Like tiny Jedis, rats can move digital objects with their brains

The finding shows that rats can imagine being in spaces they aren’t physically in

A gray rat on a black backround, with its head and one front paw raised.

Rats can imagine being somewhere else. To do it, they activate certain nerve cells in their brains.

esvetleishaya/iStock/Getty Images Plus

Rats can lift digital cubes and drop them near a target without lifting a paw. But these tiny, hairy Yodas aren’t Jedis using the Force. They’re just rodents using their imagination. What this mental trick does show, scientists now conclude, is that rats can envision new situations in old, familiar places. And that could hint at how imagination works.

Scientists described the rats’ new skills November 3 in the journal Science.

Albert Lee is a neuroscientist, someone who studies the brain. He did this research at the Howard Hughes Medical Institute’s (HHMI) Janelia Research Campus. It’s in Ashburn, Va. The study wasn’t about whether rats could be Jedis. Lee and his team wanted to know how brains think back in time to revisit memories or jump ahead to imagine the future.

This process is sometimes called “mental time travel.” It’s “part of what makes our inner mental lives quite rich and interesting,” Lee says.

Some of this time travel might happen in the hippocampus. These seahorse-shaped structures sit deep on each side of the brain. The hippocampus holds mental maps showing where an animal is in space.

But cells there have a lot of jobs. Many of those roles are still quite mysterious. “There is clearly a lot to be considered,” says Mayank Mehta. He uses methods from physics to better understand the brain. He works at the University of California, Los Angeles, and did not take part in the new study.

To trace mental time travel, Lee says his team began by asking of a rat a simple question: Can you be in one place and think about another place? “The rat isn’t doing anything fancier than that. We’re not asking them to recall their summer vacation,” notes Lee. He’s now an HHMI scientist at Beth Israel Deaconess Medical Center. It’s in Boston, Mass.

Lee teamed up with other researchers, including neuroscientist and engineer Chongxi Lai. They trained rats to move on a spherical treadmill. It’s a bit like walking on top of a ball. The rats used the ball to move through a 3-D virtual world projected onto a surrounding screen. While the animals poked around their virtual world, electrodes recorded signals from cells in the rats’ hippocampi. Over time, the scientists were able to match these patterns of cell activity with spots in the virtual world.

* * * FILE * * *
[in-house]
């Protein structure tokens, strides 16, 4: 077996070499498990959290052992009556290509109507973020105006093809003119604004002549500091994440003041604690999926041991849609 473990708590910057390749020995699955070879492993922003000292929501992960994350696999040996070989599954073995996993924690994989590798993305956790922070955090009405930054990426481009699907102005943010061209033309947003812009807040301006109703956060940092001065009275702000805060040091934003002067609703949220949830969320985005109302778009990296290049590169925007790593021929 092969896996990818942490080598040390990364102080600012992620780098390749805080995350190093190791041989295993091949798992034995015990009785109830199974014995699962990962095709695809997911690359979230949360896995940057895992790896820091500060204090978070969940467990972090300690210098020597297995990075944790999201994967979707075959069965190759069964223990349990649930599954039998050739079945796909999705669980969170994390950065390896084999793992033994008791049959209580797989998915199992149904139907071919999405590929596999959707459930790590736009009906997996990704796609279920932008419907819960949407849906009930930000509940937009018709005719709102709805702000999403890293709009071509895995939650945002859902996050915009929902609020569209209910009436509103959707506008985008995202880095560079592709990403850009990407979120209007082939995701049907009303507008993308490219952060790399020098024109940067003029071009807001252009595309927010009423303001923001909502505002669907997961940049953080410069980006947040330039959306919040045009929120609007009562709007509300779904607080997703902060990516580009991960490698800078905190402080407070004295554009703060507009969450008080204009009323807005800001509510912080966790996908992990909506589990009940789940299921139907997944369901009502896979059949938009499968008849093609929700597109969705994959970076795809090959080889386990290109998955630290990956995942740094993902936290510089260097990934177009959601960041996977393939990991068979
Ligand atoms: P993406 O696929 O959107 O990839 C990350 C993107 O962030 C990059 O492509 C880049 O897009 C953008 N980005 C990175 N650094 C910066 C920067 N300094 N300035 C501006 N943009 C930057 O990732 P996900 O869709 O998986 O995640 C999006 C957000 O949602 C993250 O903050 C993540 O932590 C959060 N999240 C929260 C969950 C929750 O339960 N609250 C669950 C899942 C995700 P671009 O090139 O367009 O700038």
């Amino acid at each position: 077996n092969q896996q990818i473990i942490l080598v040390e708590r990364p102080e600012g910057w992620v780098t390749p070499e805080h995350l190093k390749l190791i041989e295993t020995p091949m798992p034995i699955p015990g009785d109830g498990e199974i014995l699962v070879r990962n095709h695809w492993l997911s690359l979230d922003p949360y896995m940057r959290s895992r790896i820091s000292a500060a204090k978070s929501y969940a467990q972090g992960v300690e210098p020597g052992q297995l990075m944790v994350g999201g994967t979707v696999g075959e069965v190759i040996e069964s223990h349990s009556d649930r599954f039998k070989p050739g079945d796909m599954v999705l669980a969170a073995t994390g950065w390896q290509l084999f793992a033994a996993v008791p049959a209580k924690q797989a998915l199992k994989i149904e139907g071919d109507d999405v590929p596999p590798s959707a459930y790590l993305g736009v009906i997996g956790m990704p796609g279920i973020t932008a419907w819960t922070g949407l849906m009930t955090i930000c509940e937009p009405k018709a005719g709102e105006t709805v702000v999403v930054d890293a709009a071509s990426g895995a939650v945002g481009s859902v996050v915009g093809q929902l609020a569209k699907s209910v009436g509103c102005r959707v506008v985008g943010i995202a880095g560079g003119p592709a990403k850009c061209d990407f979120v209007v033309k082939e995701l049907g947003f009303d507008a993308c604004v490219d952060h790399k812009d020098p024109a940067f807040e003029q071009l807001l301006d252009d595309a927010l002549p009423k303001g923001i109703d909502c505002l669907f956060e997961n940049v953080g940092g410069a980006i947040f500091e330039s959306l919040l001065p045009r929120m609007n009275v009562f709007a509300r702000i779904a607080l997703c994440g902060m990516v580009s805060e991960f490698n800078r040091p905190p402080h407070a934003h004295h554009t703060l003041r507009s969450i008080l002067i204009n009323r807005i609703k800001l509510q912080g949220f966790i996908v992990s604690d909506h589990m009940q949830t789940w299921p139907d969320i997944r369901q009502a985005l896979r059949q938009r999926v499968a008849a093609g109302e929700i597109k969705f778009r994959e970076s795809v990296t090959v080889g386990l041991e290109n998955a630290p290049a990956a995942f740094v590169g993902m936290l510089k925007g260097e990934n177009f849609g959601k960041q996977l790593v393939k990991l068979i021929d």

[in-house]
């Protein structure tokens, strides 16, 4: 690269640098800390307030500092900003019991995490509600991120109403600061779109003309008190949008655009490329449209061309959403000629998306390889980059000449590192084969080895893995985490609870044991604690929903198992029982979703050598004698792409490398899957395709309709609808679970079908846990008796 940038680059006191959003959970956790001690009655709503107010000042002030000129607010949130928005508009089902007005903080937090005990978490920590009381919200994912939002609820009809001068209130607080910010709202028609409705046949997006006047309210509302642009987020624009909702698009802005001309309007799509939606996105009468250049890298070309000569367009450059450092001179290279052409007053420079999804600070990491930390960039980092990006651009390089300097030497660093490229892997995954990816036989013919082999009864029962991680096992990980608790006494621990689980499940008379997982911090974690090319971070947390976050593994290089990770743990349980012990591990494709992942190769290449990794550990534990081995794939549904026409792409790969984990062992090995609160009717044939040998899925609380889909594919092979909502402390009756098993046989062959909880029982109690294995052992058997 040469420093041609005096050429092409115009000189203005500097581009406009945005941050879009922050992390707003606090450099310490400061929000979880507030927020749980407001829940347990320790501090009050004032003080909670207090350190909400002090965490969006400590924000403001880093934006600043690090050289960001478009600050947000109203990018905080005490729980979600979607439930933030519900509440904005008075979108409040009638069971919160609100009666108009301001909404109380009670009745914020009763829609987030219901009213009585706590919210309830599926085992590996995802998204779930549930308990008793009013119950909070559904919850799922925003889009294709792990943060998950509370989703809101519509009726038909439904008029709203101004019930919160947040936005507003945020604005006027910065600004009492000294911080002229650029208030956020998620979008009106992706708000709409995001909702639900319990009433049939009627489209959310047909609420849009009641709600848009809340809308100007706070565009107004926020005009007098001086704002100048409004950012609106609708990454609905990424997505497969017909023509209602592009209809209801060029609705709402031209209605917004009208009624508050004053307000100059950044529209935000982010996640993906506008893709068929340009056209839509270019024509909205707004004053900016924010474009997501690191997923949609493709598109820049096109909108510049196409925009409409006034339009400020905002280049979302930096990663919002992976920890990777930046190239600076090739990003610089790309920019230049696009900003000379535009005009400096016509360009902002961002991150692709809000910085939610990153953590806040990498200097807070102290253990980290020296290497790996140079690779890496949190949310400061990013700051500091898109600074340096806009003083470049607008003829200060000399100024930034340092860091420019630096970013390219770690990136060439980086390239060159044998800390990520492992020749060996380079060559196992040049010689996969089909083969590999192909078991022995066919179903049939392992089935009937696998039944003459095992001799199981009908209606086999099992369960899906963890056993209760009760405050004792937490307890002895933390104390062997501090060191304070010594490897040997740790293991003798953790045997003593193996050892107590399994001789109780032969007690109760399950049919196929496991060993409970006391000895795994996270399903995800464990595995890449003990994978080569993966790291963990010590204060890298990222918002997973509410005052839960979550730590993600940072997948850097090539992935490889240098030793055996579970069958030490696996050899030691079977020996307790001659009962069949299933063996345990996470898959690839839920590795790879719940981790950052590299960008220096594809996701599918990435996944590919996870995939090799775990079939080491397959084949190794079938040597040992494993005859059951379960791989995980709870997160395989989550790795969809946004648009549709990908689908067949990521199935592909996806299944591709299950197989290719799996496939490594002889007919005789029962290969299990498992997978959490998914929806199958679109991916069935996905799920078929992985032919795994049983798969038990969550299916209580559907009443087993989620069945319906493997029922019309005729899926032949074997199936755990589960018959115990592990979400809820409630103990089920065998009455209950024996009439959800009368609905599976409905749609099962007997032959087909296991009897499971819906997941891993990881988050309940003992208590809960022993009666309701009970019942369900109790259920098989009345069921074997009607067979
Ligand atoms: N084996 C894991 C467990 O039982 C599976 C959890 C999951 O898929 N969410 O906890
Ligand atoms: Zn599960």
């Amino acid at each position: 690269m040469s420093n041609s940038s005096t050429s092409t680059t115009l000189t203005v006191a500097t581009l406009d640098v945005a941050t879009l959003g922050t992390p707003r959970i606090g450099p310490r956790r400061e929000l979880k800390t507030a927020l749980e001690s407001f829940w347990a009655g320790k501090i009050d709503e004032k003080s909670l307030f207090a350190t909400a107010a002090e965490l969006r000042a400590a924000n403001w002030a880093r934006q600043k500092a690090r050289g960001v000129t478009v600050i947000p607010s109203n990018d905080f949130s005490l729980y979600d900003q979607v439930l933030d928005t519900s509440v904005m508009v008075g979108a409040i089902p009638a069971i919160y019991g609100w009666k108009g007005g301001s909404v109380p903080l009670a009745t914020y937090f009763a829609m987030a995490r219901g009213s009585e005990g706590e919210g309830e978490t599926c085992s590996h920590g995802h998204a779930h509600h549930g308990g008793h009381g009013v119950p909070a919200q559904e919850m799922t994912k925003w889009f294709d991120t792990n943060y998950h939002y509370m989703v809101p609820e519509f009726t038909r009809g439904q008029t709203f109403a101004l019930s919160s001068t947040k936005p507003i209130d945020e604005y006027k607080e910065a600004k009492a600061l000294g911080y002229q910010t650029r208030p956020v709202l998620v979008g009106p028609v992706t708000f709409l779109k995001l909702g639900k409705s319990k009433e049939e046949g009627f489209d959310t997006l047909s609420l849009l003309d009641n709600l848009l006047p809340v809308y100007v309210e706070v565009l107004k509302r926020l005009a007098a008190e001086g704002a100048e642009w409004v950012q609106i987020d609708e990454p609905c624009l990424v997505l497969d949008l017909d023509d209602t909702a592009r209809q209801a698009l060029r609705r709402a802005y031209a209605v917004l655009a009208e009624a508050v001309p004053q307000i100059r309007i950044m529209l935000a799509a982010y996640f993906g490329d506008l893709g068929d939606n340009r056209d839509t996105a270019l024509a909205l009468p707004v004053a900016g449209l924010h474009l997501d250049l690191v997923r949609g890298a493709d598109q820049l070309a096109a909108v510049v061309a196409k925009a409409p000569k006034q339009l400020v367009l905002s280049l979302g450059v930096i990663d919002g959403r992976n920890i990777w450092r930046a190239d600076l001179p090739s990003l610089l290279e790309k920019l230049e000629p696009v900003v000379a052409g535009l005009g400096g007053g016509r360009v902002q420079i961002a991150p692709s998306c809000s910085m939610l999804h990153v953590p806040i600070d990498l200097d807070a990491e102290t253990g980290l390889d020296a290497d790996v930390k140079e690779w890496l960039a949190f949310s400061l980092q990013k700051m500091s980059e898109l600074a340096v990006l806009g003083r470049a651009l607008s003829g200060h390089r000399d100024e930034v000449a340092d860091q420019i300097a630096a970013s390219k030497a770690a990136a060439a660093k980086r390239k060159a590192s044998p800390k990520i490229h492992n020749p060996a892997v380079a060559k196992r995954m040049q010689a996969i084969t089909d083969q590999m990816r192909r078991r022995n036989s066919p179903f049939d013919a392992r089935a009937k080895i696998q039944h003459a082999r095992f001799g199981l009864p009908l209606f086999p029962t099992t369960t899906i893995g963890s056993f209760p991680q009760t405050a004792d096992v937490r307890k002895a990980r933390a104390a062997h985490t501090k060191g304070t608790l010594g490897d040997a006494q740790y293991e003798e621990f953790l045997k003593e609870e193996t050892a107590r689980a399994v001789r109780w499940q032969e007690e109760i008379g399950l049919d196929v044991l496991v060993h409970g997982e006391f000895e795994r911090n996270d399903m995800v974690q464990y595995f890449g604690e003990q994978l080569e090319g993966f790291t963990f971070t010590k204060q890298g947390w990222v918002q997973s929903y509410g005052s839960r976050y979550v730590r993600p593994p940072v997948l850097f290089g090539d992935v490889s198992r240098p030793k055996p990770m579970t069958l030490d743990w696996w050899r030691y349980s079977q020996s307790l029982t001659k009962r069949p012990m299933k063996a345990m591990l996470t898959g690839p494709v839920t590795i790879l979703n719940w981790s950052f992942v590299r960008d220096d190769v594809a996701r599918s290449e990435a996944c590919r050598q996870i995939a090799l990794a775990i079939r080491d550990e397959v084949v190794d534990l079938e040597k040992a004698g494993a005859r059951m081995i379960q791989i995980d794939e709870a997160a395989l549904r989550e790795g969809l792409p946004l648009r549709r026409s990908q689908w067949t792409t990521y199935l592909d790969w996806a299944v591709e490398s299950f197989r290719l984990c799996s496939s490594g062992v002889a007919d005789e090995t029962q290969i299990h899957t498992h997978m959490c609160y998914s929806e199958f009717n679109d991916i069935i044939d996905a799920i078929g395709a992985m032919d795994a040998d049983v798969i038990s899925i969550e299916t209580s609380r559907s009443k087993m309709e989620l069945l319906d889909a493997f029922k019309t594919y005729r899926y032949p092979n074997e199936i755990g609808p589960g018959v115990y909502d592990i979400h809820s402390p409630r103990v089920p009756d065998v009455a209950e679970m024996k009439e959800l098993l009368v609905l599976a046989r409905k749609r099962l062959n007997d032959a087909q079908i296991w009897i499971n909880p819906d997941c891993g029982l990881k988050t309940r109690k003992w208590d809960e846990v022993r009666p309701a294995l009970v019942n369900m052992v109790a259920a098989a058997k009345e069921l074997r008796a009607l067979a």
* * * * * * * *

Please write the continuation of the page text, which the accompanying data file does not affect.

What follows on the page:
Once the rats had explored that world, the researchers wanted to know if the rats could imagine new paths through it.

The animals were trained to mentally move a virtual cube to the top of a twisty column. But this time, the rats didn’t use the treadmill. Instead, they controlled the virtual world only through their brain activity. And if they moved the cube correctly, they’d get a reward: water. The trick: These animals had to learn to move the cube without moving a muscle.

After some training, the furry apprentices mastered this. They learned to activate the right pattern of cells in their hippocampi. As they did, they mentally held the cube near the twisty column for several seconds. Rats also could move themselves within the virtual world. They could use activity in the hippocampus to “teleport” their bodies to the column.

A representation of a gray and white virtual world with twisty columns, geometric shapes tiling the floor and gear-like decorations toward the back.
In this virtual world, rats learned to move a cube to the tall, twisty column on the left. But they didn’t need their paws. Just their brains.Chongxi Lai, HHMI Janelia Research Campus

What to make of the new findings

“This is fantastic research,” says Mehta. “It opens up a lot of exciting possibilities.” Learning how the hippocampus does this trick might one day help researchers diagnose and treat memory disorders, he says.

Electrodes placed in different parts of the human brain have already allowed people to control computers. These devices can also help people use robotic limbs. Building devices that use signals from the hippocampus might one day allow people to “move” objects in virtual reality with only their brains, Lee says.

Daoyun Ji is a neuroscientist at Baylor College of Medicine in Houston, Texas. The new results offer evidence that rats can use their imagination to perform tasks, he says. And it’s not just rats. “It is likely we humans imagine by activating hippocampal memories too,” he says.

Laura Sanders is the neuroscience writer at Science News. She holds a Ph.D. in molecular biology from the University of Southern California.

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